# Laplacian computation example

- [Voiceover] In the last video, I started introducing
the intuition for the Laplacian operator
in the context of the function with this graph
and with the gradient field pictured below it.
And here, I'd like to go through the computation
involved in that.
So the function that I had there was defined,
it's a two-variable function.
And it's defined as f(x,y)
is equal to three
plus cos(x/2)
multiplied by sin(y/2).
And then the Laplacian which we define
with this right side up triangle
is an operator of f.
And it's defined to be the divergence,
so kind of this nabla dot
times the gradient which is just nabla of f.
So two different things going on.
It's kind of like a second derivative.
And the first thing we need to do
is take the gradient of f.
And the way we do that,
we kind of imagine expanding
this upside down triangle
as a vector full of partial differential operators:
partial partial x
and partial partial y.
And with a gradient, you just kind of imagine
multiplying that by the function.
So if you imagine multiplying that
by the function, what it looks like
is just a vector full of partial derivatives.
So you're taking the partial of f
with respect to x and the partial of f
with respect to y.
Those are the two different components
of this vector-valued function that is the gradient.
And in our specific example,
when we take the partial derivative of f
with respect to x
what we get, is we look over here.
Three just looks like a constant,
so nothing happens.
Cos(x) halves.
The derivative of that with respect to x,
we kind of take out that 1/2.
So 1/2, and the derivative of cos is -sin.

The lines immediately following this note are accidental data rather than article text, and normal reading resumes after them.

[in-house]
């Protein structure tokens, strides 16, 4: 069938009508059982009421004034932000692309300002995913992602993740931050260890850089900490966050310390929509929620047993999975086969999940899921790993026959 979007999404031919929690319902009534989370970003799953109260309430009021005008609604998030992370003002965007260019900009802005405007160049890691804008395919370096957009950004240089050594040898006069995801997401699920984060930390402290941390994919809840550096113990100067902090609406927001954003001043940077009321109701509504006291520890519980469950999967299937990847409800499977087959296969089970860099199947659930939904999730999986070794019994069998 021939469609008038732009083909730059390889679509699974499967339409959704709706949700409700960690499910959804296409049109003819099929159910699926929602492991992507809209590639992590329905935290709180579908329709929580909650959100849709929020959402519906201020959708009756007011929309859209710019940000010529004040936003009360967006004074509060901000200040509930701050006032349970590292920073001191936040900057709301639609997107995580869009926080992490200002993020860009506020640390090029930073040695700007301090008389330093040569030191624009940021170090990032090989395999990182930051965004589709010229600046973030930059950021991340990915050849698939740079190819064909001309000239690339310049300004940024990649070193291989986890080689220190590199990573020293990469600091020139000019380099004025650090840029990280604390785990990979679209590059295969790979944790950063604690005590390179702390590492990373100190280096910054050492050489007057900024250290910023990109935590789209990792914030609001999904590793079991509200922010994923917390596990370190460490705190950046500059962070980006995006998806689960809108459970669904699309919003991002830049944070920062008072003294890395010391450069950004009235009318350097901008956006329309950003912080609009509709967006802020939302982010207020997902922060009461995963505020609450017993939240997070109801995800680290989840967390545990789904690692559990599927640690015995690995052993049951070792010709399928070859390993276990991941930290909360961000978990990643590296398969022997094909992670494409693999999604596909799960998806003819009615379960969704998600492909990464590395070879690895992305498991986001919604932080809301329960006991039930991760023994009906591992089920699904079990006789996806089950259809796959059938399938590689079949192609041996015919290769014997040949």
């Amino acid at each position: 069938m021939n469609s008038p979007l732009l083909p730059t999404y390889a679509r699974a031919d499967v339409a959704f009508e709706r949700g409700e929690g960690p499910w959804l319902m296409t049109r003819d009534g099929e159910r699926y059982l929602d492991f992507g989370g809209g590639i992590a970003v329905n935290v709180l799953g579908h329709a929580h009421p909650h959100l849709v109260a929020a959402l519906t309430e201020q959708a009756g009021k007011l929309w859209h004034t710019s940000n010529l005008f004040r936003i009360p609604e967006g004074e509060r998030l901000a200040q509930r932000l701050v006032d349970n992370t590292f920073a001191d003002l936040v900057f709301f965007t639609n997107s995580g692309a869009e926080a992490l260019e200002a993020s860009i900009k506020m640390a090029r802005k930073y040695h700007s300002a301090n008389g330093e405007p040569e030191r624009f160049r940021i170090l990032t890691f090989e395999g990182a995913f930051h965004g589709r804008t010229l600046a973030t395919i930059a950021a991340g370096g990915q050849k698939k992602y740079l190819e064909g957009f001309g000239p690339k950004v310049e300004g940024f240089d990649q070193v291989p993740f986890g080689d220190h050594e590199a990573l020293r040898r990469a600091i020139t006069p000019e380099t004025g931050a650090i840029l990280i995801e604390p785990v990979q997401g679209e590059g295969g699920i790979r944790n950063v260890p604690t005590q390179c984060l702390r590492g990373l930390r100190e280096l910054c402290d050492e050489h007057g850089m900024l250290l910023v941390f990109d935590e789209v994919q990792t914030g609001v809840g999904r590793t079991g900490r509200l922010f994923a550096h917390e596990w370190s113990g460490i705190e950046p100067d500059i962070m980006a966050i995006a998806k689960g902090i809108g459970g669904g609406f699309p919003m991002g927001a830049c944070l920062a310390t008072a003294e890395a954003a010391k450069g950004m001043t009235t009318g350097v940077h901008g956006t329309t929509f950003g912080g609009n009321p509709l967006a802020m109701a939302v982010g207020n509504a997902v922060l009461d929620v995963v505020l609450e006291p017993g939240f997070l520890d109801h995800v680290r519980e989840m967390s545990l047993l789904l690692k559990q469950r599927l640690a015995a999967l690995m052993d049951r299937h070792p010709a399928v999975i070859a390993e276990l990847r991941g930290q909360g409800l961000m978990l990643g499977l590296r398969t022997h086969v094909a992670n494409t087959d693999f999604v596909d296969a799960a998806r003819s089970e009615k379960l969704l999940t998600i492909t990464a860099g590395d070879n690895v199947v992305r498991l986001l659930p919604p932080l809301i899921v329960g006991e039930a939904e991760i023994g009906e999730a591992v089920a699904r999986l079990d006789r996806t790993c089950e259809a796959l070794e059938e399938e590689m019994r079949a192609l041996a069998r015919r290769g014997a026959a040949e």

So that's -sin(x/2).
And sin(y/2), well, y just looks like a constant.
So sin(y/2) is just some other constant.
So in our derivative, we just keep that constant in there,
that sin(y/2).
And then, for the second component,
the partial derivative of f
with respect to y.
Three still looks like a constant
cause it is a constant.
Now, cos(x/2) looks like a constant
because as far as y is concerned,
x is a constant.
So cos(x) is a constant.
But then, the sin(y) has a derivative of cos.
And we also take out that 1/2.
So you take out that 1/2
when you take the derivative of the inside
and then the derivative of the outside
is cosine of whatever was in there.
So in this case, y/2.
And we're multiplying it by that original constant,
cos(x/2).
So, still we have our cos(x/2)
since it was a constant times a certain variable thing, x/2.
So that's the gradient.
And then, the next step here
is to take the divergence of that.
So with the divergence, we're going to imagine
taking that del operator and dot producting
with this guy.
So if I scroll down to give some room here,
we're going to take that,
that vector that's kind of the same vector,
the partial partial x.
And I say vector, but vector-ish thing,
partial partial y.
And now we're going to take
the dot product with this entire guy.
So I'll go ahead and just copy it over.
Just kind of copy it over here.
And let's see.
So, I need a little bit more room to evaluate this.
So here, when you imagine taking the dot product,
you kind of multiply these top components together.
So we're taking the partial derivative
with respect to x of this whole guy.
And when you do that, well you get,
you still have that 1/2
and then the derivative of -sin(x/2).
So that 1/2 gets pulled out
when you're kind of taking
the derivative of the inside.
And the derivative of -sin is -cos.
So -cos of that stuff on the inside,
that x/2.
And of course, we still multiply it by this.
This looks like a constant, the sin(y/2).
And we multiply by that,
sin(y/2).
And then we add that
because it's kind of like a dot product.
You add that to what it looks like
when you multiply these next two components.
So we're going to add.
And you have that 1/2.
And then cos(y/2), when we differentiate that
you also pull out the 1/2.
So again, you have that pulled-out 1/2.
And the derivative of cos is -sin.
So now we're taking -sin of,
and then that stuff on the inside, y/2.
And we continue multiplying by the constant.
As far as y is concerned, cos(x/2) is a constant.
So we multiply it by that, cos(x/2).
And then that, so that is the divergence
of that gradient field.
So the divergence of the gradient
of our original function gives us the Laplacian.
And in fact, we could simplify this further
because both of these terms
kind of look identical.
But the main point of this video
is kind of how you go through that process
where you imagine taking the gradient
of your function and then the divergence of that.
And that's what the Laplacian is.
See you next video.